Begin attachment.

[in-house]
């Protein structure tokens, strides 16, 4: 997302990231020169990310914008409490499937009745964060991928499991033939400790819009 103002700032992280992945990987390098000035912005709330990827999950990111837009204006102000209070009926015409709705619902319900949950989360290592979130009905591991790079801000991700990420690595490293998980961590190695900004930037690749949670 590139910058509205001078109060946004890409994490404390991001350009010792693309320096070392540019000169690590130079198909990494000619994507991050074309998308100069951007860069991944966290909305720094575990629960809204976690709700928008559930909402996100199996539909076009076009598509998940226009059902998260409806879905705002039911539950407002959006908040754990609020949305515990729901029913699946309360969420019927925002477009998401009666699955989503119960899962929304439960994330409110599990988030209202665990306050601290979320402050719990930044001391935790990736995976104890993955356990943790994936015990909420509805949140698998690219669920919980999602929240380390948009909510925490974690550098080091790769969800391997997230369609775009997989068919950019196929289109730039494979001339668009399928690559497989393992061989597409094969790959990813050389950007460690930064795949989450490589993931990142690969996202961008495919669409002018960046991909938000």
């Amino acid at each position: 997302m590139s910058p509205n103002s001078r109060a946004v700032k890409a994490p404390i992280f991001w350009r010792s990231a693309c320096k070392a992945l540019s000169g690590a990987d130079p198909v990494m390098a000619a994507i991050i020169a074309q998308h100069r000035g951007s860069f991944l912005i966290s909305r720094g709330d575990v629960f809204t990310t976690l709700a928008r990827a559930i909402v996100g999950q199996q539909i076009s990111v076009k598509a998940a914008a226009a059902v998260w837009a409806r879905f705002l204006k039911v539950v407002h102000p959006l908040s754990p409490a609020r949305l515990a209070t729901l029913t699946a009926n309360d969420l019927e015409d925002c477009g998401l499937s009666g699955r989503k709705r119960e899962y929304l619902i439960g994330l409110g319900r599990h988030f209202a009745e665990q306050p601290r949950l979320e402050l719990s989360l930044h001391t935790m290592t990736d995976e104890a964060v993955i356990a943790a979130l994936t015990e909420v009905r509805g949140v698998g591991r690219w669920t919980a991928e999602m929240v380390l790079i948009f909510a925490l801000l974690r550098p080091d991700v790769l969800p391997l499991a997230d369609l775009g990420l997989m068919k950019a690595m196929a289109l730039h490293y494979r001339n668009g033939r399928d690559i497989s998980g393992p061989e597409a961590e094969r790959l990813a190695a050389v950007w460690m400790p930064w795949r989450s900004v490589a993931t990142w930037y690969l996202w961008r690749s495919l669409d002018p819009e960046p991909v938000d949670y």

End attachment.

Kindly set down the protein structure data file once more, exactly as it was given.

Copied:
[in-house]
């Protein structure tokens, strides 16, 4: 997302990231020169990310914008409490499937009745964060991928499991033939400790819009 103002700032992280992945990987390098000035912005709330990827999950990111837009204006102000209070009926015409709705619902319900949950989360290592979130009905591991790079801000991700990420690595490293998980961590190695900004930037690749949670 590139910058509205001078109060946004890409994490404390991001350009010792693309320096070392540019000169690590130079198909990494000619994507991050074309998308100069951007860069991944966290909305720094575990629960809204976690709700928008559930909402996100199996539909076009076009598509998940226009059902998260409806879905705002039911539950407002959006908040754990609020949305515990729901029913699946309360969420019927925002477009998401009666699955989503119960899962929304439960994330409110599990988030209202665990306050601290979320402050719990930044001391935790990736995976104890993955356990943790994936015990909420509805949140698998690219669920919980999602929240380390948009909510925490974690550098080091790769969800391997997230369609775009997989068919950019196929289109730039494979001339668009399928690559497989393992061989597409094969790959990813050389950007460690930064795949989450490589993931990142690969996202961008495919669409002018960046991909938000």
């Amino acid at each position: 997302m590139s910058p509205n103002s001078r109060a946004v700032k890409a994490p404390i992280f991001w350009r010792s990231a693309c320096k070392a992945l540019s000169g690590a990987d130079p198909v990494m390098a000619a994507i991050i020169a074309q998308h100069r000035g951007s860069f991944l912005i966290s909305r720094g709330d575990v629960f809204t990310t976690l709700a928008r990827a559930i909402v996100g999950q199996q539909i076009s990111v076009k598509a998940a914008a226009a059902v998260w837009a409806r879905f705002l204006k039911v539950v407002h102000p959006l908040s754990p409490a609020r949305l515990a209070t729901l029913t699946a009926n309360d969420l019927e015409d925002c477009g998401l499937s009666g699955r989503k709705r119960e899962y929304l619902i439960g994330l409110g319900r599990h988030f209202a009745e665990q306050p601290r949950l979320e402050l719990s989360l930044h001391t935790m290592t990736d995976e104890a964060v993955i356990a943790a979130l994936t015990e909420v009905r509805g949140v698998g591991r690219w669920t919980a991928e999602m929240v380390l790079i948009f909510a925490l801000l974690r550098p080091d991700v790769l969800p391997l499991a997230d369609l775009g990420l997989m068919k950019a690595m196929a289109l730039h490293y494979r001339n668009g033939r399928d690559i497989s998980g393992p061989e597409a961590e094969r790959l990813a190695a050389v950007w460690m400790p930064w795949r989450s900004v490589a993931t990142w930037y690969l996202w961008r690749s495919l669409d002018p819009e960046p991909v938000d949670y």